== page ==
4 things you didn't know about artificial sweeteners
As I mentioned in my last article, sugar is going through a bad PR moment. Recent documents have come to light showing that the sugar industry played a considerable part in condemning saturated fat in the 1960s, and downplaying the contribution that sugar can have towards issues such as heart disease.
So while we spent about 40 years being told that saturated fat and cholesterol were the bad guys, our sugar consumption was rapidly rising - causing at least as many health problems.
Now that it’s finally in the limelight, how are we to satisfy our sweet cravings without consuming harmful amounts of sugar?
This is where many people have looked to artificial and no-calorie sweeteners, such as aspartame (found in NutraSweet and Equal), saccharin (Sweet’N Low), and sucralose (Splenda). They don’t decay your teeth, and contain no calories so shouldn’t add to issues such as obesity, diabetes, and heart disease, right? Wrong.
1. Higher aspartame ingestion is directly linked to obesity
One of the main reasons that people consume artificial sweeteners is to reduce their calorie intake, believing that they are a better option than sugar. This is not the case. When we crave sugar and then consume it, our body is rewarded by an influx of calories or energy. With an artificial sweetener, we don’t get the reward, and therefore our cravings continue, leading to increased calorie consumption and weight gain.
2. Artificial sweeteners affect blood sugar levels and can lead to diabetes.
Research has shown us that aspartame affects insulin output and glucose tolerance, meaning it affects blood sugar levels and can lead to metabolic syndrome and diabetes, just like sugar can.
Unstable blood sugar levels, either due to sugar or artificial sweetener consumption, can contribute to inflammation, diabetic complications, and other chronic diseases.
3. Artificial sweeteners are linked to heart disease, just like sugar.
Longer-term studies are now also linking aspartame, as well as other artificial sweeteners such as saccharine, sucralose, and cyclamate, to increased risk of heart disease and chronic kidney disease.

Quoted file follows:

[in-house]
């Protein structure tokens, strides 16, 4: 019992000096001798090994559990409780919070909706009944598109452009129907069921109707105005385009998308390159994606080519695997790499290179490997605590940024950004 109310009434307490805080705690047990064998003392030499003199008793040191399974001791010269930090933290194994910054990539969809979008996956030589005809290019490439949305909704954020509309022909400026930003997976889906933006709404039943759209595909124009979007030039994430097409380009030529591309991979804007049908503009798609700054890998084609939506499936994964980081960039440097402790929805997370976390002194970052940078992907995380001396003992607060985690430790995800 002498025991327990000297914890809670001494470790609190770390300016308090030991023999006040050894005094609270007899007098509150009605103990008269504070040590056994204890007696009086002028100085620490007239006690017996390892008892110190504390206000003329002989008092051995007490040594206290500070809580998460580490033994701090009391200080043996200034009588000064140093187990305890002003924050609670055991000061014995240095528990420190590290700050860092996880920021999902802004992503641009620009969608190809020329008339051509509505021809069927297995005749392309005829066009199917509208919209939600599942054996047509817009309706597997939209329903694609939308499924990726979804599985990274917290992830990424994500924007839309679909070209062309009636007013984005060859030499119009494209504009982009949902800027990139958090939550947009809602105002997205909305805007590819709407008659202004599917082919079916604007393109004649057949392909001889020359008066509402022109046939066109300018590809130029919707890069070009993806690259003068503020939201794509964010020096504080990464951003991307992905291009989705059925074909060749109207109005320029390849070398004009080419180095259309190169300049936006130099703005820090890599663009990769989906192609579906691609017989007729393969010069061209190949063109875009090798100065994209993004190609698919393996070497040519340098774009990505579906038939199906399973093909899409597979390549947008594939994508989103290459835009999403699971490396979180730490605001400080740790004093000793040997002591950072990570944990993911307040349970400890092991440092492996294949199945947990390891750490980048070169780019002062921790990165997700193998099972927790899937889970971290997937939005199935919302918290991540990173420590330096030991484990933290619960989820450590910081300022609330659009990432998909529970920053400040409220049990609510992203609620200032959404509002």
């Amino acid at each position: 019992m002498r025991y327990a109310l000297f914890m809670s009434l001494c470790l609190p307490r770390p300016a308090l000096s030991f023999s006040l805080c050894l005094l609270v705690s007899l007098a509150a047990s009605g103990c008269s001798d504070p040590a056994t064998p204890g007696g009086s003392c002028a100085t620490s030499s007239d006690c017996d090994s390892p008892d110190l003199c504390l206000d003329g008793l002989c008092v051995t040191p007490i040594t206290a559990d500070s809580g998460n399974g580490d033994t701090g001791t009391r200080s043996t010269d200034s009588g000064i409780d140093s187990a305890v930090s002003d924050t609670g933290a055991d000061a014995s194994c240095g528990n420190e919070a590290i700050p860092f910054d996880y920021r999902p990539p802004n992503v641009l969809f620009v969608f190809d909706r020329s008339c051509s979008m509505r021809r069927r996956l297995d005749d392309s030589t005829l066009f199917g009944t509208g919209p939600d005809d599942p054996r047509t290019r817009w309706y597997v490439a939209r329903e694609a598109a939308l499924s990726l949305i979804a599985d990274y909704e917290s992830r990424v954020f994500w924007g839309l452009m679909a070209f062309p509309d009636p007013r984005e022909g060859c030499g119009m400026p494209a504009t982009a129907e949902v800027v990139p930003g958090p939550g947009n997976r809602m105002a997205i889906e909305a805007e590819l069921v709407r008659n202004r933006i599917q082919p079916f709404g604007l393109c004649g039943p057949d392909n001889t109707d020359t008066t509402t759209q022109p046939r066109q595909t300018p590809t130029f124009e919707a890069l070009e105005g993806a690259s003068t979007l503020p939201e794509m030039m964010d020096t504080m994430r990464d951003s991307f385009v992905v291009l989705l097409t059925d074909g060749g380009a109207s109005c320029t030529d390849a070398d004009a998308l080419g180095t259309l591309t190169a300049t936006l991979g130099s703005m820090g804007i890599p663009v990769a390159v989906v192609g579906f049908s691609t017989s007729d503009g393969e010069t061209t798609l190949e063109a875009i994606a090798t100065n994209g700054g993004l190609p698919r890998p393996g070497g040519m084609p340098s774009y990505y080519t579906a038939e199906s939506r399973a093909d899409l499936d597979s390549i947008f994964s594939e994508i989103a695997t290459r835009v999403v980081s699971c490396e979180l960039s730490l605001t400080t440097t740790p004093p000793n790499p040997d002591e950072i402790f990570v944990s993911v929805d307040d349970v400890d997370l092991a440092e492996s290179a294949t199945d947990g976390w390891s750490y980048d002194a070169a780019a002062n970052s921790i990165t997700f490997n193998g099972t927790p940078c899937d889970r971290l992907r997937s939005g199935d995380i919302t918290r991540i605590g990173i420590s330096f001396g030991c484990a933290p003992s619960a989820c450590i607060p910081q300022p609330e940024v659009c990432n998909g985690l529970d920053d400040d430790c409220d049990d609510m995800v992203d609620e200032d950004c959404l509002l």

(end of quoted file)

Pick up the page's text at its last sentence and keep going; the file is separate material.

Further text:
While it was previously thought that very high amounts of sweeteners needed to be ingested for adverse effects to occur, this study was done on just two servings a day, over 12 years.
Considering that artificial sweeteners are found in a wide variety of food and medications, this is not an unrealistically high dose.
4. Artificial sweeteners can accumulate in the body.
Artificial sweeteners are being found in urine, blood, and liver samples of humans, showing that many don’t break down well in the body.
Studies in mice have also shown altered brain and nervous system function following high dose aspartame ingestion.
All this to say that swapping out your sugar for a low-calorie alternative isn’t doing you any favours!
WHAT TO DO?
The thing with sweet cravings is the more you eat sweets, the more you crave sweet. But the opposite is true as well. The less sweet you eat, the less you will crave. Reducing the amount of processed sugary foods you eat, while difficult in the beginning, will change your tastebuds, even out your blood sugar levels, and calm your cravings.
Ensuring that you are eating protein with each meal and snack can also help. Keep nuts and seeds handy for snacks, and eat beans, legumes, eggs, fish, chicken or meat with each meal.
And when you do want sweets, try and consume them in whole-food form. Fruit, and occasionally using natural sweeteners such as honey or maple syrup are best. The more we reduce sweet foods from our life, the less we crave them; and the less obesity, blood sugar imbalances, and inflammation we will have!
Now it’s your turn. Do you have trouble with sugar cravings? Let us know what works or doesn’t work for you in the comments below.
And if you want to unhook yourself from sweet cravings, talk with us. Our meal plans are not only easy, but can sort out cravings within just a few days!
Tracey Loughran is a naturopath and natural health expert with over 10 years of experience.